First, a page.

The Israeli authorities stated that the former Arab economy of which the refugees were a part, has ceased to exist and there is now only one economy for all of Israel:

“The economic planning system of the Israel government provides for the creation and expansion of a highly developed, modern and progressive economic entity, based, as in all Middle Eastern countries, on agriculture, but complemented by all attributes of modern economy, namely industrialization and increasingly growing building, commercial and financial activities. It is obvious that the economic success so far achieved is in no mean measure due to the homogeneity of the Jewish population which is responsible for a sociological structure quite unique in the Middle East, a structure entirely lacking the sharp contrast between the rich and the poor so usual in this part of the world.

The conclusions to be drawn from these facts for the methods of tackling the Arab refugee problem are obvious. The clock cannot be put back. Since the time when this problem arose, the Jewish population has increased by 50%. The question of housing the newcomers was partly solved by placing them into habitable houses in abandoned Arab towns and villages. Immigration continues at an average rate of 800 per day.

Those figures alone give clear indication that the individual return of Arab refugees to their former places of residence is an impossible thing. Not only can the whole Arab economic system not be simply restored because its basis has practically disappeared, but also the physical return of the Arab middle-class such as shopkeepers, tradesmen, free professions, has become a physical and geographical impossibility. Their houses have gone, their jobs have gone. Their previous means of livelihood have vanished with the disintegration of their economic organization. Instead, an entirely different kind of progressive agricultural as well as urban and industrial economy has made its appearance in the same area”.

(quoted from pages 1 – 2 of the memorandum on Principles guiding the resettlement of Arab refugees; July 28, 1949, by G. Meron for Israel Representatives to Technical Committee (Annex D ))

The Technical Committee was advised that Arab refugees permitted to return to Israel as part of the peace settlement will thus be treated as new immigrants and as such will be integrated into the planned economy of Israel.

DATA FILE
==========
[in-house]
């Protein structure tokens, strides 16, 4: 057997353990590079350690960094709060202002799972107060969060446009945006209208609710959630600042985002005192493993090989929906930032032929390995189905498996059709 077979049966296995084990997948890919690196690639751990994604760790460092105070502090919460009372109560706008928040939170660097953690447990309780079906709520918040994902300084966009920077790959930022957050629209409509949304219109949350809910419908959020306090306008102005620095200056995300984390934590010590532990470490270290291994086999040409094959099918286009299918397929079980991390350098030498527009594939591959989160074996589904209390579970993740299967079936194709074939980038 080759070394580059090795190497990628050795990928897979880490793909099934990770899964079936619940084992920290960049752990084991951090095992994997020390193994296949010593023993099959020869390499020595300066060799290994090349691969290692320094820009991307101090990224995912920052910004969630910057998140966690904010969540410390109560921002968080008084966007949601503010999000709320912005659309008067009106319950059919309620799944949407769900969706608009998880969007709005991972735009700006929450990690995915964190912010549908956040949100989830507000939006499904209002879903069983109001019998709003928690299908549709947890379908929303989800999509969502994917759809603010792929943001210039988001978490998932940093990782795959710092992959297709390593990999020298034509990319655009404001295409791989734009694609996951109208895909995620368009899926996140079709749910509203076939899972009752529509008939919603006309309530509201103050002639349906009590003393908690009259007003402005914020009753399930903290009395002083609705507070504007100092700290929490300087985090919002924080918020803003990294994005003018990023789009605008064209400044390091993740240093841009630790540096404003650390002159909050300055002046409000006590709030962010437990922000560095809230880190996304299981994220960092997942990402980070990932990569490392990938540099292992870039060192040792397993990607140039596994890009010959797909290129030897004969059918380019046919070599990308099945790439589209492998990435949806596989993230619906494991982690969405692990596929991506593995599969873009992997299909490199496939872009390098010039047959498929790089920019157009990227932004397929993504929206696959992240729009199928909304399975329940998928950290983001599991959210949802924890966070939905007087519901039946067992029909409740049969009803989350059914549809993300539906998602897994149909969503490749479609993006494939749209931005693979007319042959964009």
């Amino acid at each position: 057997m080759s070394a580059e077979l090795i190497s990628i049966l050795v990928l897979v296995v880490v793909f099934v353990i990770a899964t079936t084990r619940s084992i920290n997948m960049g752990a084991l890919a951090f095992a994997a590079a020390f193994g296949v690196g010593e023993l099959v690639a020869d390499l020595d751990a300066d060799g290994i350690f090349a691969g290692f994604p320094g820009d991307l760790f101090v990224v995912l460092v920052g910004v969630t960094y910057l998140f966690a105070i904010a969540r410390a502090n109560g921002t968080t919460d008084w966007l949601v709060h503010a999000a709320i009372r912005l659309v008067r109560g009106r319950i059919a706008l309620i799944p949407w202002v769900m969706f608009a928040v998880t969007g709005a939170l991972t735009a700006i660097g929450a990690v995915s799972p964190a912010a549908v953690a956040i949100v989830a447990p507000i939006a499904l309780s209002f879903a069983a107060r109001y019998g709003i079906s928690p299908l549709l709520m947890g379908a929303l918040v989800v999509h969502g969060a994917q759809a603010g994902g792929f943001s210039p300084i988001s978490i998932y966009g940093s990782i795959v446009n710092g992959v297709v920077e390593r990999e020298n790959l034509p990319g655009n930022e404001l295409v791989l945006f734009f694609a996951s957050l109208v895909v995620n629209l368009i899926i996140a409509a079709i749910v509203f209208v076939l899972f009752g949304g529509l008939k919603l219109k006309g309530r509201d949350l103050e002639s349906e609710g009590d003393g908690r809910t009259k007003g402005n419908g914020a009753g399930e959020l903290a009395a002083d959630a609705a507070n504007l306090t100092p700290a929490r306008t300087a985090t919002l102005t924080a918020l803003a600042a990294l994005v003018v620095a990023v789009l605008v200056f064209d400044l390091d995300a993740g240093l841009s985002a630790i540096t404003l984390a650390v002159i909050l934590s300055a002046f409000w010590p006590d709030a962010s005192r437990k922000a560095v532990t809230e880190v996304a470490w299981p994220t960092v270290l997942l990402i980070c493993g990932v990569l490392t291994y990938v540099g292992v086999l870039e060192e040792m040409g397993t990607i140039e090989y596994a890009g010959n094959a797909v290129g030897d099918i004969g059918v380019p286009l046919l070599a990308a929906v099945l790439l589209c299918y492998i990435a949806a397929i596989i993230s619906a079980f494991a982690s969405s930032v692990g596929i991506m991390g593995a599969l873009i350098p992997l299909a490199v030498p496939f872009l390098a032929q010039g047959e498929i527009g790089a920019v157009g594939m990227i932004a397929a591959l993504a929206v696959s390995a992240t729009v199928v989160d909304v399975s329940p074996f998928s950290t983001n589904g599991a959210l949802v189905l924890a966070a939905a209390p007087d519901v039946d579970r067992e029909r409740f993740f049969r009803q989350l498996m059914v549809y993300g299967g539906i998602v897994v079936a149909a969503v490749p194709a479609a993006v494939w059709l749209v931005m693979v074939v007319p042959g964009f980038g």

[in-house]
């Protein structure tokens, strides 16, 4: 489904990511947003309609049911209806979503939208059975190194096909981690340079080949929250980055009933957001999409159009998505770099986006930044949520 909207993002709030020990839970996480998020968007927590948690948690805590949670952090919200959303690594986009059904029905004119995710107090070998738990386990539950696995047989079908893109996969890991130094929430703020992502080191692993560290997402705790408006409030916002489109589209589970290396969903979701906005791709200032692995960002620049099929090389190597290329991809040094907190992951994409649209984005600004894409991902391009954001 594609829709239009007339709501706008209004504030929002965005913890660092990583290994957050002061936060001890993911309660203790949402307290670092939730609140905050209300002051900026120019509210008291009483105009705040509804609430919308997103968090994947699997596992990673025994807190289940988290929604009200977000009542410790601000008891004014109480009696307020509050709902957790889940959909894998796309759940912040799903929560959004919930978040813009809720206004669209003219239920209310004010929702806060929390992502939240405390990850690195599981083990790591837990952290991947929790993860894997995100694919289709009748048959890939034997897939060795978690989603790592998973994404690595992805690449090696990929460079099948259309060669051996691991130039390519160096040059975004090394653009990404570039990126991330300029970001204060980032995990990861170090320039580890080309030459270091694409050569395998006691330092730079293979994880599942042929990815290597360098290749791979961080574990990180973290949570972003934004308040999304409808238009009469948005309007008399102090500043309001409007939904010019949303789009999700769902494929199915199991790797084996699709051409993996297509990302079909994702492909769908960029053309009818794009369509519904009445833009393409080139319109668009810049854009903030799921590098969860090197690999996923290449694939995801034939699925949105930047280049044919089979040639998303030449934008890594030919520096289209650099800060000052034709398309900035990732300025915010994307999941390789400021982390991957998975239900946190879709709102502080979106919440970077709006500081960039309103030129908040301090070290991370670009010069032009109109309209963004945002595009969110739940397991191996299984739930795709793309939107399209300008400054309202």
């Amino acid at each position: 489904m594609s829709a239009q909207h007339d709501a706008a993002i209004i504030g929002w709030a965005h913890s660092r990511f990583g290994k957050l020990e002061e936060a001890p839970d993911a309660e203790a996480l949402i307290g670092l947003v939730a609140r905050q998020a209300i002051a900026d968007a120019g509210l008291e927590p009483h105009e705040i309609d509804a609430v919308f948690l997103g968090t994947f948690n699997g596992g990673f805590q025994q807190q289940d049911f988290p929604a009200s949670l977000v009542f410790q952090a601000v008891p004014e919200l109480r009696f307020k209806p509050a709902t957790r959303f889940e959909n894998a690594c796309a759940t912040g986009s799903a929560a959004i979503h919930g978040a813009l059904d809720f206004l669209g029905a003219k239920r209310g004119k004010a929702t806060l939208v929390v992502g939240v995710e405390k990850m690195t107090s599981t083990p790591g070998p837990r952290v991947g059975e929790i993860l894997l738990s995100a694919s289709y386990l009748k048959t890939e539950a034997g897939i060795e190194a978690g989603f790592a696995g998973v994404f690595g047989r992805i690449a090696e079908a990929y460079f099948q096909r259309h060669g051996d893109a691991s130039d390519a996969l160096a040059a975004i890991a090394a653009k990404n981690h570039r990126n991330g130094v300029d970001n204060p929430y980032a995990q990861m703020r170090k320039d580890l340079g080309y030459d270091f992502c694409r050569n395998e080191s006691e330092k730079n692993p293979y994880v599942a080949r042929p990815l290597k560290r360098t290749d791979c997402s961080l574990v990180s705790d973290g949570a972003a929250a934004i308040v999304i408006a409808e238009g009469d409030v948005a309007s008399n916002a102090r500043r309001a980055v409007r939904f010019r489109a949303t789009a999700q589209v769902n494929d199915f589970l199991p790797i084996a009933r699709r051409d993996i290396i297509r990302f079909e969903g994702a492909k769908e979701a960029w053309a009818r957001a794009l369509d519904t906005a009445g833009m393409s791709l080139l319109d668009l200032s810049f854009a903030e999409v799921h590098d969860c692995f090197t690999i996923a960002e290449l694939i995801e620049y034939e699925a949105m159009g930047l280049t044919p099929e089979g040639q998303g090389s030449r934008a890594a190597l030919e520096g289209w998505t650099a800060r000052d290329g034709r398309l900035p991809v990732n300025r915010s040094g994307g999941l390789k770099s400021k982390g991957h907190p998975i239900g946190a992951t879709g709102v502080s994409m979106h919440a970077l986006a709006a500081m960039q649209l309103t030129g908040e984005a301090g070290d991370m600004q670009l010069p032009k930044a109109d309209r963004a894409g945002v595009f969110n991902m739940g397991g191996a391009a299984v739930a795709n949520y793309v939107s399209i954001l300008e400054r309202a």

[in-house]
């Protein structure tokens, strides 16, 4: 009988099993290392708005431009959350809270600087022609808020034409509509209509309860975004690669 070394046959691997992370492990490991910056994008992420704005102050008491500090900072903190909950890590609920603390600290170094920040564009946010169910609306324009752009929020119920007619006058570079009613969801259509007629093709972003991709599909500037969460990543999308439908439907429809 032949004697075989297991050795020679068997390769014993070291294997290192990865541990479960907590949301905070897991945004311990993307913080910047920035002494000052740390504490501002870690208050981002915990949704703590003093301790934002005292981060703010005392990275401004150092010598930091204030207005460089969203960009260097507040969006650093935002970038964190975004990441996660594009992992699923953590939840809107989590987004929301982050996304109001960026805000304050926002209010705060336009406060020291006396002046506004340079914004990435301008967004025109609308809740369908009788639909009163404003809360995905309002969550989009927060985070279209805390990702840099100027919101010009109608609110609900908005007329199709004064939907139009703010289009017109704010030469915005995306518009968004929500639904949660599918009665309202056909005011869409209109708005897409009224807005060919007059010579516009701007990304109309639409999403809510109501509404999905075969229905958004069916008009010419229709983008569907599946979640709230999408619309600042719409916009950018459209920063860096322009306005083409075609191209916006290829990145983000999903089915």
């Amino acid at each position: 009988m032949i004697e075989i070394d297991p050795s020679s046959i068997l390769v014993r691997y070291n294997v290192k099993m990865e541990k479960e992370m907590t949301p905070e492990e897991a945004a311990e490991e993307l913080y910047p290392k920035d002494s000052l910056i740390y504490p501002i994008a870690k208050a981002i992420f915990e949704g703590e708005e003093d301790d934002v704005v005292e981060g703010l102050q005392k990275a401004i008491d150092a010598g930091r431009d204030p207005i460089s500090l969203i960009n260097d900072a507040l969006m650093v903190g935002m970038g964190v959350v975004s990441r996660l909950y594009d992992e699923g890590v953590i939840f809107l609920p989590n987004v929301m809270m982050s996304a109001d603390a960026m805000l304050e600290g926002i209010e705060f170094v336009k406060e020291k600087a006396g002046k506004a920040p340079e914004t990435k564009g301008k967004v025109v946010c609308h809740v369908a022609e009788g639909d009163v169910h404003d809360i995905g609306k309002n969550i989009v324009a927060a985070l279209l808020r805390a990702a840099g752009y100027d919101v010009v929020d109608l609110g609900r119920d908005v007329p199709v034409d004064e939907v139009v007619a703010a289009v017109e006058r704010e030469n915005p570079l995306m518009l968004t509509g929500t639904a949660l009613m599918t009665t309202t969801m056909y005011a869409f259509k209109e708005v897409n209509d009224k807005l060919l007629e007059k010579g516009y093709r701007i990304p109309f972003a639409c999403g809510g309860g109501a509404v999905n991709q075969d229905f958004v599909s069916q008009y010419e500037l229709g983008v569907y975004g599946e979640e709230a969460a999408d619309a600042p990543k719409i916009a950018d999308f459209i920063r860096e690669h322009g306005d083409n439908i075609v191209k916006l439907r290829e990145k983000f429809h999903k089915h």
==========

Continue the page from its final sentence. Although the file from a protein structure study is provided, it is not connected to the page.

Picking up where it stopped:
Refugees would accordingly be settled and employed in conformity with the economic needs of that country. The Israeli authorities affirmed that the problem of “resettling” the Arab refugees is a matter of group “reestablishment” and not a matter of individual or family repatriation. Since Israel does not envisage the possibility of individual repatriation but rather the reestablishment of groups of Arabs in the Israeli planned economy (so different from the traditional Arab way of life) it appears most important that an international organism be charged with the protection of the individual rights of these Arab refugees who will be admitted to Israel.

The Committee feels, now that armistice treaties have been signed by the states bordering on Israel, that some efforts could probably be made to repatriate or reestablish displaced Arab refugees who fled the so-called threatened areas. No accurate estimate of the number of such displaced persons exists at the moment, but the counting of these persons should be given special attention.

2. Resettlement

The Committee would like to point out, that according to the IRCC, along the armistice lines in Arab Palestine — mainly in Samaria and Ramallah — there live a fairly large number of Arab farmers whose houses are located on the Arab side and whose fields are under Jewish control. If those farmers are not allowed free access to their lands, they may become destitute and in need of relief and eventual resettlement.

Another problem related to resettlement is that of refugee concentrations in congested areas such as Gaza and parts of Arab Palestine. The refugee concentrations in those poor agricultural areas has an adverse effect upon the economy of the regions concerned. This economic deterioration, together with the intermingling of the refugees and the local population, may lead to the necessity of providing relief not only to the refugees but to the local population as well. Therefore, in any plan of resettlement, priority should be given to a progressive displacement of refugee camps situated in the congested areas.